The premise of this essay is that creative strategies are not the sole province of the creative arts. Paul Ricoeur’s theory of imagination is combined with constructivist learning theorists and used as a lens with which to interpret manifestations of imaginative learning and thinking. Using ethnographic methodology, I tell a story about a first-year Medieval European History course and how creative pedagogies equip students with thinking tools to create knowledge in history that may affect their capacity to reformulate and act on contemporary issues.
Looking through the Lens of Ricoeur: Mastering the Conditions for Imaginative Creation in History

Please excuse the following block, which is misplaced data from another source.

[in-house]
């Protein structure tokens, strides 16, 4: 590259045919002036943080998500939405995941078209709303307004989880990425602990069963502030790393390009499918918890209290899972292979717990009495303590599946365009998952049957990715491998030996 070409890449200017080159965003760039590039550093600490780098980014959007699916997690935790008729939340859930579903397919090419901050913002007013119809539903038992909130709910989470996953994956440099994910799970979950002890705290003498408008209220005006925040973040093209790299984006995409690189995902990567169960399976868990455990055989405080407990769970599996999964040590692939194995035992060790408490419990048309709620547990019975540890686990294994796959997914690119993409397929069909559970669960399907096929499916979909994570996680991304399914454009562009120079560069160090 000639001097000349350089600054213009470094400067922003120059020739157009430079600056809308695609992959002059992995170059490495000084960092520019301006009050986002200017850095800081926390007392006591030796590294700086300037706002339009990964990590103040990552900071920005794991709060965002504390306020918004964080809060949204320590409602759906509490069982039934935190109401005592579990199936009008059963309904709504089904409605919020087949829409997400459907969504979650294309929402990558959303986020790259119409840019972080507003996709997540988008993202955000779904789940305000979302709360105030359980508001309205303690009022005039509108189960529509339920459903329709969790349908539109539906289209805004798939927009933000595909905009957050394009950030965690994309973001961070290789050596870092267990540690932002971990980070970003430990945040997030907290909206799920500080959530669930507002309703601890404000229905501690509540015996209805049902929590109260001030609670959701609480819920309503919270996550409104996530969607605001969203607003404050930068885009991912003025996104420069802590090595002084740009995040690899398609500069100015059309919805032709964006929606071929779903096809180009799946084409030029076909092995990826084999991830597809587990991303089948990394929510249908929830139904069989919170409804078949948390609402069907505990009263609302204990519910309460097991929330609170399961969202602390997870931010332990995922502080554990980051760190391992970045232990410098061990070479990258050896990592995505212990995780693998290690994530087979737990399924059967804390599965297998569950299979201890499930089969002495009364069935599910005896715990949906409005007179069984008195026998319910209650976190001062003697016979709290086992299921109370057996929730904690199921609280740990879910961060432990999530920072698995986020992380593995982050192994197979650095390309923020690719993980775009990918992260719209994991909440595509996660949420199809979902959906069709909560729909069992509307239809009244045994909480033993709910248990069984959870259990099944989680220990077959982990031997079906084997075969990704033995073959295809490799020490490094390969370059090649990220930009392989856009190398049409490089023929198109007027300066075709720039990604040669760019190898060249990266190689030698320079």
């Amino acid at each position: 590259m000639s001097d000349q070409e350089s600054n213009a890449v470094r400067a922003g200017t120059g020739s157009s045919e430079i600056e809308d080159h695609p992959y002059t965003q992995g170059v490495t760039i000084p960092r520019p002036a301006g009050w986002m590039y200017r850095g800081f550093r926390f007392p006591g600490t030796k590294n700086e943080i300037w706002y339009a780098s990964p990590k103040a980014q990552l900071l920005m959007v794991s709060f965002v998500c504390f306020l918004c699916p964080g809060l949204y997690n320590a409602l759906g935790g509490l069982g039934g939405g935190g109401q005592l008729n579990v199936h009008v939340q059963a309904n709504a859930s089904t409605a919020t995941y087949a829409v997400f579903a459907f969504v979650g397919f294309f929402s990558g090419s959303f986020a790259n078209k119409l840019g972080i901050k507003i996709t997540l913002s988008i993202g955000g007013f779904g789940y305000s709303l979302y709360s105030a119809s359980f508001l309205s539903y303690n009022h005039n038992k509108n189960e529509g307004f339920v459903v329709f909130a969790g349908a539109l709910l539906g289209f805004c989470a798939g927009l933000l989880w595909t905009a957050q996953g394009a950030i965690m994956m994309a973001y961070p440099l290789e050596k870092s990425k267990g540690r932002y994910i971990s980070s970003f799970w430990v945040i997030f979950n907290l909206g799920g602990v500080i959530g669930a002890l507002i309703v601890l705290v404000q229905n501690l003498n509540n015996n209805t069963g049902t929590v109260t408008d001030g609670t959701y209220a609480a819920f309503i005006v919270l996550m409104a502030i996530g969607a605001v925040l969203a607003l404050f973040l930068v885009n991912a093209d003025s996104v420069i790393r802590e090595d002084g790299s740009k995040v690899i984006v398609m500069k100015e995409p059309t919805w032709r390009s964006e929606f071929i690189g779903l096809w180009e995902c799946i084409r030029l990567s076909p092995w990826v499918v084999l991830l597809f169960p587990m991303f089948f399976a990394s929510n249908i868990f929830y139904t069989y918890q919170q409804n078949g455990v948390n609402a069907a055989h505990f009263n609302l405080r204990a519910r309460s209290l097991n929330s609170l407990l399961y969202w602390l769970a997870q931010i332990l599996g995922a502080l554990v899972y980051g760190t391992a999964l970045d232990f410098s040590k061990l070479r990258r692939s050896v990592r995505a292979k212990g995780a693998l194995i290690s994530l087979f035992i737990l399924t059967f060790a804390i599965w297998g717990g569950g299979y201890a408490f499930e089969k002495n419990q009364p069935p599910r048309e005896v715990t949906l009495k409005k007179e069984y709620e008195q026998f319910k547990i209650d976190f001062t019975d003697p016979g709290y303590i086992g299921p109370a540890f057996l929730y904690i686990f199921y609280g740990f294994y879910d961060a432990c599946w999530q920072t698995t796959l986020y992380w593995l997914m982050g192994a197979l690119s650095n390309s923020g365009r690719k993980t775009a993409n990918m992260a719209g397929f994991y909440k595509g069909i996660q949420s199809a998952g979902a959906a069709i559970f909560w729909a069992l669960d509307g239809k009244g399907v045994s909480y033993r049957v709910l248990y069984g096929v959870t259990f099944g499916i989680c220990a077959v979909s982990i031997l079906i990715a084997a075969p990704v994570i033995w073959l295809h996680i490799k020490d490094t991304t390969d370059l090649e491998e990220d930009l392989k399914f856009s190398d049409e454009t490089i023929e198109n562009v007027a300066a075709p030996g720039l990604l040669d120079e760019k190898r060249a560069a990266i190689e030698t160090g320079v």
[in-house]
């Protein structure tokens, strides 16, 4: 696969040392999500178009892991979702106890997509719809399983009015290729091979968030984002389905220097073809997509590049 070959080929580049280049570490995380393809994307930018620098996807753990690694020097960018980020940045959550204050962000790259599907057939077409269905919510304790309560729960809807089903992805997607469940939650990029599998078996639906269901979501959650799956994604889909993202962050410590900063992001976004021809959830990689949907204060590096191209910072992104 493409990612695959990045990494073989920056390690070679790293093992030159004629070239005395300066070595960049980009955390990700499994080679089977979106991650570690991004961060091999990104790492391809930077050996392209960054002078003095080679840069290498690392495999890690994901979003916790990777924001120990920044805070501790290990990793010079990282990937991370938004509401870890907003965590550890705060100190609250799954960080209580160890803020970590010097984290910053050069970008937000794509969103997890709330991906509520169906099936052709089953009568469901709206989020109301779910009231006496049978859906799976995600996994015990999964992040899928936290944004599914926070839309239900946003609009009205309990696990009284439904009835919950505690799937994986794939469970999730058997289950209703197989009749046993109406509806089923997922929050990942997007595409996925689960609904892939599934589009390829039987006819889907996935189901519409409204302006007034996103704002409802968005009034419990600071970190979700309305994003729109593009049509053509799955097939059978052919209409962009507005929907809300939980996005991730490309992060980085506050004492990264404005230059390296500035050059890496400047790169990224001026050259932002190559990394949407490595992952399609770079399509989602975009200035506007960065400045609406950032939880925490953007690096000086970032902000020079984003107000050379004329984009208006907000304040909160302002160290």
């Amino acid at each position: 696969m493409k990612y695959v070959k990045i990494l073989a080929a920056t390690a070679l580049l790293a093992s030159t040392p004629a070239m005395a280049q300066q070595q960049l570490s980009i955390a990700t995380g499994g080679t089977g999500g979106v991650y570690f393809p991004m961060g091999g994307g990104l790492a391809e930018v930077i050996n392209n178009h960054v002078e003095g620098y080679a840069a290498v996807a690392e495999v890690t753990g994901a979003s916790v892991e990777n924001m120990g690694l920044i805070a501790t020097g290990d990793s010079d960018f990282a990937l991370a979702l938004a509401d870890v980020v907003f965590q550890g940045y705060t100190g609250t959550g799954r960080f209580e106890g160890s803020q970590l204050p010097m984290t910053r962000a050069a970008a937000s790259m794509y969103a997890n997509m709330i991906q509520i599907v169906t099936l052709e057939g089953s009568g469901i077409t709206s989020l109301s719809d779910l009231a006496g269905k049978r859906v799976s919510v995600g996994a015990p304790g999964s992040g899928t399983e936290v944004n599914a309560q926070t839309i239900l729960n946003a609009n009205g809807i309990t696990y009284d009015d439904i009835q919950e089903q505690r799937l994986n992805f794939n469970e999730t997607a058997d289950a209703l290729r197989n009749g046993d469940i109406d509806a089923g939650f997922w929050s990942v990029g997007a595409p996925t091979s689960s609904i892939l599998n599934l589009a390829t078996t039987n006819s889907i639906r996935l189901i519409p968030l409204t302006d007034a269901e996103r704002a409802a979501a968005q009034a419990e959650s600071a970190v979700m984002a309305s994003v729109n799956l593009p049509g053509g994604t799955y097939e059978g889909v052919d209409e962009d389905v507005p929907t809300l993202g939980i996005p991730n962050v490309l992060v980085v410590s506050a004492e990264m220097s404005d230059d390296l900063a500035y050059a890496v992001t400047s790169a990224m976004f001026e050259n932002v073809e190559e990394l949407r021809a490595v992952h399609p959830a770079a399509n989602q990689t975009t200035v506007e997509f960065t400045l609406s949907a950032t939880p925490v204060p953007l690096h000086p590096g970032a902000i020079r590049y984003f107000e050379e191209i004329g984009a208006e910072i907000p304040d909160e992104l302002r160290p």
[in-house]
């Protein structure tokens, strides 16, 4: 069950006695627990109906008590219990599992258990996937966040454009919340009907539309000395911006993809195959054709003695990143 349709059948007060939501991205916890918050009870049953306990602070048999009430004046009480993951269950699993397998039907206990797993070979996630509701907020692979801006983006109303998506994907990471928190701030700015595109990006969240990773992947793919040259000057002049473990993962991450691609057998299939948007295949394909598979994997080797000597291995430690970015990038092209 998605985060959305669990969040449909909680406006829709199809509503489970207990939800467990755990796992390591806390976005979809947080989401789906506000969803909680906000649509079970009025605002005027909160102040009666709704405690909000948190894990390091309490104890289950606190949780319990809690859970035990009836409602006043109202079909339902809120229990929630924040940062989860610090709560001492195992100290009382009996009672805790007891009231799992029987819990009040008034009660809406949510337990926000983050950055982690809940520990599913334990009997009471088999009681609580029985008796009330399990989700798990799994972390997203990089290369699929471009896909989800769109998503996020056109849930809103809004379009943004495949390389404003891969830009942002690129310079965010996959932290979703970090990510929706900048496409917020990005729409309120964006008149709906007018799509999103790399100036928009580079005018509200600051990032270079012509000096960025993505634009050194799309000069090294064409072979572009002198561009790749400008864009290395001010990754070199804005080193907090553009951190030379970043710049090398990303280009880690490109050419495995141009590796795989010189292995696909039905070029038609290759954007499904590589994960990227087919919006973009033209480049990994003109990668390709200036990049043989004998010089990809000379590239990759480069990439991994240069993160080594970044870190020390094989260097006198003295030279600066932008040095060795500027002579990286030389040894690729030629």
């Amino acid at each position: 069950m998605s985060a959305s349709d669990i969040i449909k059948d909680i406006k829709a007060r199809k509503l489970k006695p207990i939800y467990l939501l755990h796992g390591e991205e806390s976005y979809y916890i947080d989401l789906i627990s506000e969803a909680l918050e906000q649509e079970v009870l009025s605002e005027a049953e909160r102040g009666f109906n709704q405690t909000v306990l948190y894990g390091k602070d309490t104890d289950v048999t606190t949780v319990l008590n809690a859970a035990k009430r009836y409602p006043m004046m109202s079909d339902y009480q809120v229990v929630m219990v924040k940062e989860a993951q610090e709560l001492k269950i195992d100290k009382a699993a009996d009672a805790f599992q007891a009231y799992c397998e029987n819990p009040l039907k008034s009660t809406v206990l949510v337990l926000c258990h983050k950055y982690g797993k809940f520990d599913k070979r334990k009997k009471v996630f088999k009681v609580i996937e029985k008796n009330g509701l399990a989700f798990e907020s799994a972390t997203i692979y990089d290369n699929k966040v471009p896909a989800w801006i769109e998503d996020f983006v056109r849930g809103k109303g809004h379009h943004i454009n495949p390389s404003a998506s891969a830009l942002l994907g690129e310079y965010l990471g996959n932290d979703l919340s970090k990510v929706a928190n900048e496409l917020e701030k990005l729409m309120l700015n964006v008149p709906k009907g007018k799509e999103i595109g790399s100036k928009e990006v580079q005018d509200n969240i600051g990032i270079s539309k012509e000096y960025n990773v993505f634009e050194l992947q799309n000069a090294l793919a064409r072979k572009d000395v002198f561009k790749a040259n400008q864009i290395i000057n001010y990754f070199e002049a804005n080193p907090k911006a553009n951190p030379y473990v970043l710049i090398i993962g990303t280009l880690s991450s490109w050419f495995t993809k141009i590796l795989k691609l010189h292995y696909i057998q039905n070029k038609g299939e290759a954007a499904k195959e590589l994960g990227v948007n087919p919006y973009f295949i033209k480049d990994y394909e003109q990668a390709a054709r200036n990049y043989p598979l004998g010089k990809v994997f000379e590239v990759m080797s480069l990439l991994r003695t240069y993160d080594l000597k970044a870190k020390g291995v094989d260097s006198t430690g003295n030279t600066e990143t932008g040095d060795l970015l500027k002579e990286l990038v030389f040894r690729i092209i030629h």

Joy Whitton is a doctoral student in the Faculty of Education at Monash University. This essay is based in part on a presentation at the Imaginative Education Research Group conference in Vancouver in July 2013, and on current doctoral research.
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Joy Whitton; Looking through the Lens of Ricoeur: Mastering the Conditions for Imaginative Creation in History. Departures in Critical Qualitative Research 1 September 2014; 3 (3): 218–238. doi: https://doi.org/10.1525/dcqr.2014.3.3.218
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